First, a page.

The restoration begins
ISLIP TOWN—The Town of Islip’s plans to restore one of its historic landmarks took another step forward Tuesday morning. In a special press conference outside of Brookwood Hall, Islip Town officials gathered with community supporters as restoration work began to help return the rundown mansion to its former glory. The occasion marked the culmination of a year’s worth of successful fundraising efforts by the Brookwood Hall Restoration Committee.
With a completed landscape plan, the town is utilizing the volunteer services of landscapers and contractors offering to perform the work necessary to make the shared vision a reality. Construction is now underway on a new landscape design that will recreate the estate’s beautiful tree allée along with a new lakeside patio. Available funds will also be utilized to have the site inducted into the National Register of Historic Places.
“We’re kicking off another campaign to help bring back what was an incredibly beautiful structure,” said Supervisor Angie Carpenter. “Step by step, we’re moving in the right direction.”
The restoration committee consists of members of various historical societies, chambers of commerce, and civic groups. Councilman Steve Flotteron, who helped spearhead the initiative along with the Islip Arts Council, thanked all of the individuals, groups and business organizations contributing to the effort.
“Today is the big day,” said Flotteron. “I’m proud to report that the town is receiving $400,000 worth of labor at no cost to taxpayers…We’re trying to bring this property to another level like the grand old days.”
On display were images of the architectural site plan and a depiction of what the tree allée looked like in its prime a century ago. Former residents of the 1903 brick Georgian revival mansion include the wealthy Knapp family as well as New York City stockbroker Francis B. Thorne. Its grounds were originally designed by renowned landscape architect Charles Wellford Leavitt, who also developed the Gold Coast mansions along the North Shore. The mansion was also once home to 75 orphans from the late 1940s to mid-’60s as part of the Brooklyn Orphan Asylum.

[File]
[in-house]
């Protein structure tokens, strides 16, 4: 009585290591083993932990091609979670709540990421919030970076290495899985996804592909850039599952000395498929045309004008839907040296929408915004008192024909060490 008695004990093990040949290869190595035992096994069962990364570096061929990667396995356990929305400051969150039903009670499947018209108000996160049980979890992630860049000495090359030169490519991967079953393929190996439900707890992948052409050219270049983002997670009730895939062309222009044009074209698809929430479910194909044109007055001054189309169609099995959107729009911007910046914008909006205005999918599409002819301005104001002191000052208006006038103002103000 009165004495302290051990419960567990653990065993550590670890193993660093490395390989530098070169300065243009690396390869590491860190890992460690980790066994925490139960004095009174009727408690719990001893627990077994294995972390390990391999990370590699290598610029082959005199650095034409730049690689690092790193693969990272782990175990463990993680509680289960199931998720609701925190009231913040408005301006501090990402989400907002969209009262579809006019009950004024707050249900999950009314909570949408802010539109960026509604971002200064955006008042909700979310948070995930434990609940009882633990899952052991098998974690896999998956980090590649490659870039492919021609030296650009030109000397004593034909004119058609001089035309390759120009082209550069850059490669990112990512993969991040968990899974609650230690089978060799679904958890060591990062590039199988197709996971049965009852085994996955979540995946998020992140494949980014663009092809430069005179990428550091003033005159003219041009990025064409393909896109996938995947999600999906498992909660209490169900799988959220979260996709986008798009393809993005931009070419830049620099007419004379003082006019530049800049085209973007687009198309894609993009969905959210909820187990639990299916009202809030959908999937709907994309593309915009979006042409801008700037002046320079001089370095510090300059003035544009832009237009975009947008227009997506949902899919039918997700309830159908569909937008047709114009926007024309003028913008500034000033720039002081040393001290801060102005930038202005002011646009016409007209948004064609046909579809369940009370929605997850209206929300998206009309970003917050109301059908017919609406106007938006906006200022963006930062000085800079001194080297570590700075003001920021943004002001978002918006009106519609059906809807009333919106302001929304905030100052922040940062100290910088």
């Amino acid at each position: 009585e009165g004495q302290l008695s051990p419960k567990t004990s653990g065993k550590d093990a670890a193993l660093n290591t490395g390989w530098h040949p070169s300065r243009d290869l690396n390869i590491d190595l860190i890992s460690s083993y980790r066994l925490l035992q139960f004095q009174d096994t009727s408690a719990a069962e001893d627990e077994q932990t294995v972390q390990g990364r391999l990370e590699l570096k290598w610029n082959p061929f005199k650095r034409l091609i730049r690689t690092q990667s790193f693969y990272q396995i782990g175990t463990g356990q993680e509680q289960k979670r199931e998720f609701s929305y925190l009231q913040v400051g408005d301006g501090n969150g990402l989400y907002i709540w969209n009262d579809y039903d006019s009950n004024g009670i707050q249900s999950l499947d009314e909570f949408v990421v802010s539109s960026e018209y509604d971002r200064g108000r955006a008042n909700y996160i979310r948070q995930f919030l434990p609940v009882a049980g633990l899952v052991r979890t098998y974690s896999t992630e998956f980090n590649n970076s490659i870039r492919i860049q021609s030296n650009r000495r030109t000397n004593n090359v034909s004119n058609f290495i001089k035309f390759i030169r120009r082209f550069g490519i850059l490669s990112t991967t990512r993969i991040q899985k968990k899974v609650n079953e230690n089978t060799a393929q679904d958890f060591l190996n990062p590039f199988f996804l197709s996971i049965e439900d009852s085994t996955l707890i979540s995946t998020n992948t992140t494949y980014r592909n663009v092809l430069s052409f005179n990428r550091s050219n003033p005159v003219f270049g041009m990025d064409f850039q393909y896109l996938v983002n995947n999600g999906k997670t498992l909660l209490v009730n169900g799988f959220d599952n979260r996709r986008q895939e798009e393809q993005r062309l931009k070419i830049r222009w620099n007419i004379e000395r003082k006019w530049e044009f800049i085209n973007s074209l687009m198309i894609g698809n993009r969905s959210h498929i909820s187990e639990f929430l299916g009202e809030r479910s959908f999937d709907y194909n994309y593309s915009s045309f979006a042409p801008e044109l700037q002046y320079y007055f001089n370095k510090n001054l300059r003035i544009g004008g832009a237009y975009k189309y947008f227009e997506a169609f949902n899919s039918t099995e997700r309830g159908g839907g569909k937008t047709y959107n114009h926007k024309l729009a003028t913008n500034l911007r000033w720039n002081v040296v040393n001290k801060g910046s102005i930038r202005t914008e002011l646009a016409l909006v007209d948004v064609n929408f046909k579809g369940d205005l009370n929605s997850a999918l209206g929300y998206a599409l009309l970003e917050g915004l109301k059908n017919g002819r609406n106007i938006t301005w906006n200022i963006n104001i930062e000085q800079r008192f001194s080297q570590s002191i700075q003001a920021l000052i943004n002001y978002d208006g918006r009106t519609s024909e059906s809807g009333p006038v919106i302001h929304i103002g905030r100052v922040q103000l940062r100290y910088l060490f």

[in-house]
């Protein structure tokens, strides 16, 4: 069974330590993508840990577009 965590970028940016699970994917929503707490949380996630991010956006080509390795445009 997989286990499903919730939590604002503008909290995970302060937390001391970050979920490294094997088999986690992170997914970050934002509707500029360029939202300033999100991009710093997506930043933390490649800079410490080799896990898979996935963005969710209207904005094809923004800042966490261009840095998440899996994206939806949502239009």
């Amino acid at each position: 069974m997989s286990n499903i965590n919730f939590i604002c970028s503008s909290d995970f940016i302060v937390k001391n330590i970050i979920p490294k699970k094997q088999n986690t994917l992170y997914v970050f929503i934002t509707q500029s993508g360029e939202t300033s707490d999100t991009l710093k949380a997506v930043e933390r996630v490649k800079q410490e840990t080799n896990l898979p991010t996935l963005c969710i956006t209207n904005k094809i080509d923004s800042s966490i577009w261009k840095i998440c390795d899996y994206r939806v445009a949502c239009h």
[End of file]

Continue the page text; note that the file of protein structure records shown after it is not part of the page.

“This is not just some old building,” continued Flotteron. “It’s a living place. This is the heart of the Town of Islip… and it’s a place that brings people together. Once this beautiful landscaping is done, we have more things planned [including] concerts and festivals.”
Anthony Quintal, owner of the Islip-based Quintal Landscape & Contract (one of the contracting companies donating its efforts), also came forward to make some remarks as his workers cleared trees in the background.
“With [public-private partnerships] like this, we can do these great projects,” said Quintal. “This is the result of great teamwork, and we’re going to have a beautiful project here. In the future, the aesthetics of the ground will be recreated back to what it used to be.
“It’s my great pleasure to be able to do this for the town and the community,” added Quintal. “Our family is all about community [and] we give back. The community is there to support us and we have to be able to support them.”
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